The Buddhist saint N=ag=arjuna, who lived in South India in approximately the second century CE, is undoubtedly the most important, influential, and widely studied Mah=ay=ana Buddhist philosopher. His many works include texts addressed to lay audiences, letters of advice to kings, and a set of penetrating metaphysical and epistemological treatises. His greatest philosophical work, the M=ulamadhyamikak=arik=aread and studied by philosophers in all major Buddhist schools of Tibet, China, Japan, and Koreais one of the most influential works in the history of Indian philosophy. Now, in The Fundamental Wisdom of the Middle Way, Jay L. Garfield provides a clear and eminently readable translation of N=ag=arjuna's seminal work, offering those with little or no prior knowledge of Buddhist philosophy a view into the profound logic of the M=ulamadhyamikak=arik=a.
Garfield presents a superb translation of the Tibetan text of M=ulamadhyamikak=arik=a in its entirety, and a commentary reflecting the Tibetan tradition through which N=ag=arjuna's philosophical influence has largely been transmitted. Illuminating the systematic character of N=ag=arjuna's reasoning, Garfield shows how N=ag=arjuna develops his doctrine that all phenomena are empty of inherent existence, that is, than nothing exists substantially or independently. Despite lacking any essence, he argues, phenomena nonetheless exist conventionally, and that indeed conventional existence and ultimate emptiness are in fact the same thing. This represents the radical understanding of the Buddhist doctrine of the two truths, or two levels of reality. He offers a verse-by-verse commentary that explains N=ag=arjuna's positions and arguments in the language of Western metaphysics and epistemology, and connects N=ag=arjuna's concerns to those of Western philosophers such as Sextus, Hume, and Wittgenstein.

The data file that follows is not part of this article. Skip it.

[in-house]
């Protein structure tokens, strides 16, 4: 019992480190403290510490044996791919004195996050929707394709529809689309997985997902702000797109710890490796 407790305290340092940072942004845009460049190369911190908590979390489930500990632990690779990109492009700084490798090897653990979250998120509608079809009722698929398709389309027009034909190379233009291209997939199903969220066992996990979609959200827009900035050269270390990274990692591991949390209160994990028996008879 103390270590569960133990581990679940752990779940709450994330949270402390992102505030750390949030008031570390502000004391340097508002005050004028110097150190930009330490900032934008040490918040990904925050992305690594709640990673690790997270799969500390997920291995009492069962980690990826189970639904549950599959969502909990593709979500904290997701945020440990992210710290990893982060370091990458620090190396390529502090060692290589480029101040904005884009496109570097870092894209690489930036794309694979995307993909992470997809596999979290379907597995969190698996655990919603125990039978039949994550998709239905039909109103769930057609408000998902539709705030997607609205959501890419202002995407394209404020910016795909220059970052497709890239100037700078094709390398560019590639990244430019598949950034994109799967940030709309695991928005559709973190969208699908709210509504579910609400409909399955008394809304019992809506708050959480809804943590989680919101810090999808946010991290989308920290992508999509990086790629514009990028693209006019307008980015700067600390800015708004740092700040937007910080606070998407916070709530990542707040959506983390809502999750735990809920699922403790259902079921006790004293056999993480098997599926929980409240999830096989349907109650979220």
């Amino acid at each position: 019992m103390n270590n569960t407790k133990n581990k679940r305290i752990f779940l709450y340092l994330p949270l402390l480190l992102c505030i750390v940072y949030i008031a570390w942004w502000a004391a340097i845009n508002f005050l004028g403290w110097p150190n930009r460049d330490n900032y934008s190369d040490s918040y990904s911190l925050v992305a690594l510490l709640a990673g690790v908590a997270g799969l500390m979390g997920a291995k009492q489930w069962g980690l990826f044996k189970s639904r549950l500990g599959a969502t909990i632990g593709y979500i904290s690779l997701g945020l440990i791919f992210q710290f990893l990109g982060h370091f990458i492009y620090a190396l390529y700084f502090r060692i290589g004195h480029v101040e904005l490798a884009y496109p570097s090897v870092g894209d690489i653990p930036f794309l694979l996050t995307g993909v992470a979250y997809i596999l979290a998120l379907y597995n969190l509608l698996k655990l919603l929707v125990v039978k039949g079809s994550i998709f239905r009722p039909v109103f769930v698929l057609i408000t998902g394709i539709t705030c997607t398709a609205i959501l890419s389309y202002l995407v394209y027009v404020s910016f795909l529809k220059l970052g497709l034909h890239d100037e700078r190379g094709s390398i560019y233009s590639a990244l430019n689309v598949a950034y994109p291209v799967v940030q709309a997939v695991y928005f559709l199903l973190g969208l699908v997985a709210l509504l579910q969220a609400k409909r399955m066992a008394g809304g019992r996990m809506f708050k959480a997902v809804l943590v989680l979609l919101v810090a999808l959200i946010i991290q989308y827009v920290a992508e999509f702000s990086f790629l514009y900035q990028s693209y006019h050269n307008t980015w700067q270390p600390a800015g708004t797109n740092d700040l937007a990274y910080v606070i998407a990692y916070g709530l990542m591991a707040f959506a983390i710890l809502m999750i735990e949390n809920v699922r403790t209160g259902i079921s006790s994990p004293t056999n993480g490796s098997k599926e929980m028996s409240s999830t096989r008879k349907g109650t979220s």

An accessible translation of the foundational text for all Mah=ay=ana Buddhism, The Fundamental Wisdom of the Middle Way offers insight to all those interested in the nature of reality.
Professor of philosophy and director of Hampshire College's exchange program with exiled Tibetan scholars, Garfield provides the first Tibetan-to-English translation of eminent second-century Buddhist N ag arjuna's greatest work: M ulamadhyamik arik a. Reflecting Indo-Tibetan Pr asangika-M adhyamika (Middle Path) School commentaries by Buddhap alita and Candrakirti, it is aimed at Western philosophers, not philologists. Throughout this profoundly logical text, N ag arjuna meets contrasting dialectical arguments, thereby proving that all phenomena are empty of inherent existence and nothing originates independently of anything else. He forges a middle path between conventional and ultimate truths. In his comments, Garfield compares this complex doctrine with Western philosophical concepts of emptiness and essence, demonstrating its empirical stature. Kenneth Inada's Sanskrit translation, N ag arjuna (1970) is more accessible to general readers, emphasizing the Buddhist mentor as a benign mediator rather than a strict logician. Garfield's text successfully appeals to scholars and is recommended for academic rather than public libraries.-Dara Eklund, Los Angeles P.L.